“Funnily enough, it’s often the younger people who mention it, and a lot of young people seem to watch EastEnders.
“When I go to the shopping centre, it’s young people who’ll come up and talk to me. I had one very powerful storyline, about knife crime, and I found that it really affected an awful lot of people. In fact, it led to many, many people coming up to me and opening their hearts to share their stories.
“It could be connections with family members or friends that they had lost, or families whose lives had been lost or disrupted by the effects of knife crime.
“I felt very humbled that I was perhaps able to communicate their feelings and maybe get something of their story across. I felt very privileged to be able to do that storyline. If you are doing something that really touches people and gives them the opportunity to allow others to understand what they’ve gone through, that is very powerful.”
With a career like hers, Bonnie has met plenty of famous people as well as ordinary Britons at the supermarket.
She enjoyed meeting the late Queen Mother, and countless celebrities and names in the business, but Bonnie is just as keen to meet ordinary folk.
“The Queen Mother was lovely to meet, and I have met lots of fabulous people, some well-known, some not known at all,” Bonnie admits. “I love meeting people and I don’t think it really makes much difference what status they are.
“I’m respectful of all people. Everyone has something to contribute, and it is up to us to find what is lovely about somebody.
“It always touches me when someone remembers something I did, when somebody comes to the stage door and tells me they remember this or that from a certain time.
“Good grief! I’m part of somebody’s memory book, and they might remember more than I do! I find that an incredible, extraordinary thing.”
Having come from being a baby on a theatre stage to a woman who can dance, sing, act and point to a CV better than many, does Bonnie have advice for kids today?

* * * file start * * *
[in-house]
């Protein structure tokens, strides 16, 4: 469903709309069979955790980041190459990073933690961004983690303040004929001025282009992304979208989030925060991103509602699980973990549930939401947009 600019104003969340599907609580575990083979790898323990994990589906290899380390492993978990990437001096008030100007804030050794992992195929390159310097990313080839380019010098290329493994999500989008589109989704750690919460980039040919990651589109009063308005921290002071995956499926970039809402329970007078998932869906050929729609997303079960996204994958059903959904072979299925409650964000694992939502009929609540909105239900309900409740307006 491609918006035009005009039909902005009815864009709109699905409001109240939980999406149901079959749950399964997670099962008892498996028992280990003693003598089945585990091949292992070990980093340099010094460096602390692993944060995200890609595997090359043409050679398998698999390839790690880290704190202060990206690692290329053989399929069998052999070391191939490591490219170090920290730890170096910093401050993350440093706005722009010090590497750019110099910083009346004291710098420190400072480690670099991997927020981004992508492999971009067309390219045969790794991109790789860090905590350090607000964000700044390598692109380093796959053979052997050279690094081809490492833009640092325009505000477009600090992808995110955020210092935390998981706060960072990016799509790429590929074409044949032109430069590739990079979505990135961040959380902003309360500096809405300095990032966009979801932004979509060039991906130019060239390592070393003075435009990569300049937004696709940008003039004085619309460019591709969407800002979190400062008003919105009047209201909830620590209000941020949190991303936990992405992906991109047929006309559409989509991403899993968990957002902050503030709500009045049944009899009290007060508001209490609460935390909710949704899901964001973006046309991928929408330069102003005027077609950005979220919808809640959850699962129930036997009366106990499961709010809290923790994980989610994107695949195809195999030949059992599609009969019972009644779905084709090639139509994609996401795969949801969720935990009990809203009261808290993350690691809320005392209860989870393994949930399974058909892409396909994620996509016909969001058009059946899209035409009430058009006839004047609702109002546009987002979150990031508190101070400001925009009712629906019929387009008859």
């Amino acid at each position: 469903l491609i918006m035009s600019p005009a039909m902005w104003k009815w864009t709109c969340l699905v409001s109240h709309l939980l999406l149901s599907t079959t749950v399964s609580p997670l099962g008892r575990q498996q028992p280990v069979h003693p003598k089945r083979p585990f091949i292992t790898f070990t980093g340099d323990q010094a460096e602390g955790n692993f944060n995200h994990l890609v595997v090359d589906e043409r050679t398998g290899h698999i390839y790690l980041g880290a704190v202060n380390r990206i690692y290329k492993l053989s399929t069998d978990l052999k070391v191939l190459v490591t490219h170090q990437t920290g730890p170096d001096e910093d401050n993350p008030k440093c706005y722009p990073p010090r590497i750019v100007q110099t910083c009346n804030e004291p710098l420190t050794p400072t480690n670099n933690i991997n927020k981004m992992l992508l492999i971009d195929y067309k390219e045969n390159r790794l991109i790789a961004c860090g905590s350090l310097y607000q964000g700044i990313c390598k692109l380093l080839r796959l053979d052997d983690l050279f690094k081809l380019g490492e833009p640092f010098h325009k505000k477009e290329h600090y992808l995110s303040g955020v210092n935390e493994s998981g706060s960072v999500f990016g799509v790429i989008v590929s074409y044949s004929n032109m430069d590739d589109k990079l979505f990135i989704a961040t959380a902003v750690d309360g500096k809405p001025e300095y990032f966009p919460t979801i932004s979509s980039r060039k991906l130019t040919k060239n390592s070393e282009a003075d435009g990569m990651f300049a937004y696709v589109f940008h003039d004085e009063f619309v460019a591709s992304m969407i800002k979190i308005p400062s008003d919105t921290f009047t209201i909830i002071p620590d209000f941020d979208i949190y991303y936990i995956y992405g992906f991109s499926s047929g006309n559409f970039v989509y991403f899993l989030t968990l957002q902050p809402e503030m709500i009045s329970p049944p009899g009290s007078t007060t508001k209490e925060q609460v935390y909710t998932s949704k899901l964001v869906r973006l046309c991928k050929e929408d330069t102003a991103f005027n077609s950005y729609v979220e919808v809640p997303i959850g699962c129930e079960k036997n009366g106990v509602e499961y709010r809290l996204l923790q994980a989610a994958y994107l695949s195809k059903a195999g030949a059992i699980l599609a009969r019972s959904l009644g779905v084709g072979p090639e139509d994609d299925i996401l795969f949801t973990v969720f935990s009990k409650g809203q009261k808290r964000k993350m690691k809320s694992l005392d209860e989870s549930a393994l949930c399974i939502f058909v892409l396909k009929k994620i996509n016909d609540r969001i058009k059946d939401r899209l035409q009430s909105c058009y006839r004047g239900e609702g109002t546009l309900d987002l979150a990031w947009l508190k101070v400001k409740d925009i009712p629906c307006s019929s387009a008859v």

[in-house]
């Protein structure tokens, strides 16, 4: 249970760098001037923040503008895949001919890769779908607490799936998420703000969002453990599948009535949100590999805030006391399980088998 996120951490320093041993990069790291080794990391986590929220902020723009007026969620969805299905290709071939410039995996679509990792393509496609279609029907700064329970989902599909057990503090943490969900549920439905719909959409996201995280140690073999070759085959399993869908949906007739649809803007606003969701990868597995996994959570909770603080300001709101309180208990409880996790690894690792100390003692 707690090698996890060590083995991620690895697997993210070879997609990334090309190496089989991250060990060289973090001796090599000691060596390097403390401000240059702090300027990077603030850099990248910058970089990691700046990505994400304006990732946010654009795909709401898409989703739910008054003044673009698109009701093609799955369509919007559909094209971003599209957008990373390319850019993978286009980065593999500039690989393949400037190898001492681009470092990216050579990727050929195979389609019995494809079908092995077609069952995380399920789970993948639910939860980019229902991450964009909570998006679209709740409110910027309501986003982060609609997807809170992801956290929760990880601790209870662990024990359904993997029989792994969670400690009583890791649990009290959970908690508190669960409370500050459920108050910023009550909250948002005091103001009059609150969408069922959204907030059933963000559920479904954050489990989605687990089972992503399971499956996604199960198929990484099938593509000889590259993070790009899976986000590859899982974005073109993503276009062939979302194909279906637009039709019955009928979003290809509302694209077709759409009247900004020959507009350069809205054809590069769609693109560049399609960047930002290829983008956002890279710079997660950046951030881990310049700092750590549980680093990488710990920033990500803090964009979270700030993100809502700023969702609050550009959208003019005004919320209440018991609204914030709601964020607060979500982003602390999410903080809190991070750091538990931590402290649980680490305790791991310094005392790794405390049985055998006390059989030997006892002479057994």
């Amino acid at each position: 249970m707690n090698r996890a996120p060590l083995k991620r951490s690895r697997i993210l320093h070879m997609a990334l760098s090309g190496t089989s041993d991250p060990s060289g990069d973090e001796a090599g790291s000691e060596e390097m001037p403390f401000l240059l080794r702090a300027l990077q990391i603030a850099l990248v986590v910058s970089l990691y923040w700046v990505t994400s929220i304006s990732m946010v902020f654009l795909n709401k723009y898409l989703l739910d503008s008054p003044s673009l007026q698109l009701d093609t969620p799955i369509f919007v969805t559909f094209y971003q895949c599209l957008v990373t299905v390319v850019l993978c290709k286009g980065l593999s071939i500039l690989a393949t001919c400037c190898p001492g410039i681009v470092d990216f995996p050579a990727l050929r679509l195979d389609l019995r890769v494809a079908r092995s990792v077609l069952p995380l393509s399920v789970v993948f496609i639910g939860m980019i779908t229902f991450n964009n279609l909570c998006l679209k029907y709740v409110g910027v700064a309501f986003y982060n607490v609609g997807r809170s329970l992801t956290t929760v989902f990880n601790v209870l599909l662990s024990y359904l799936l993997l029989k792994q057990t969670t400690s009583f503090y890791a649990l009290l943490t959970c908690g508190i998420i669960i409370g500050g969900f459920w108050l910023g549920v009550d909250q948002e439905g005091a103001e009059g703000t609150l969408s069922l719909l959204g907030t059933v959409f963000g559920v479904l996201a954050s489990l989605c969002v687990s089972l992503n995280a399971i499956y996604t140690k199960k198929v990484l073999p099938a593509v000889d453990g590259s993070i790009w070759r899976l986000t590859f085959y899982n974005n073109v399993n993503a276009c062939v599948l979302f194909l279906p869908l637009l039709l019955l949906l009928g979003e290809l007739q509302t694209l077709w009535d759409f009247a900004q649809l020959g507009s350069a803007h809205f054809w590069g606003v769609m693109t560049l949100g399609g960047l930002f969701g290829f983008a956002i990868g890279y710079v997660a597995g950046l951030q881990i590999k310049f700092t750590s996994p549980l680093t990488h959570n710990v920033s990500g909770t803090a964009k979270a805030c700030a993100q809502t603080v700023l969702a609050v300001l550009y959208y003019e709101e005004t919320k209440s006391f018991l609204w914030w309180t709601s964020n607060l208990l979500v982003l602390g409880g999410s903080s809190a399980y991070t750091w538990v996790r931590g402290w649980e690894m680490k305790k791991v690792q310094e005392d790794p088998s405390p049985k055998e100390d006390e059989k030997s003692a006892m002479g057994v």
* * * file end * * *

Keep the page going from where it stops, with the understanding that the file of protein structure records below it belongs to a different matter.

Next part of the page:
The many who queue up to get on the modern equivalents of Opportunity Knocks – whether it’s Britain’s Got Talent or The Voice, X Factor or any other – how should they go about it, whether they win the thing or fall at the first hurdle?
“You need to look at the long road,” she says. “I think it is very difficult these days for young people in those environments.
“It’s terribly quick and massive, it has such a huge impact, but it goes so quickly and that can’t last. It is too much.
“Really, the test is how you will sustain it, how you stay on that long road. There are two words in ‘showbusiness’ and ‘show’ is the shorter word.
“Try not to change everything in your life too quickly, and try to keep those that you love around you as much as possible. They will be there to keep your feet on the ground. Enjoy the moment, enjoy the fun of it all, but also listen to your instincts and don’t get carried away with things that are very fleeting.
“You also have to try to remember what it is you really enjoy – maybe you have a talent for wonderful singing – and make sure you keep hold of that.
“Don’t let the rest of it get in the way. Protect that gift and try to keep looking at the long road ahead. Try to think about having things with longevity, rather than the quick, instant buzz.”
If the younger generation should listen carefully to anyone in the business, it’s Bonnie Langford.
An Evening With Bonnie Langford is at Richmond Theatre on Friday September 13, and she is also starring in 9 To 5 The Musical at the Savoy Theatre in London’s West End.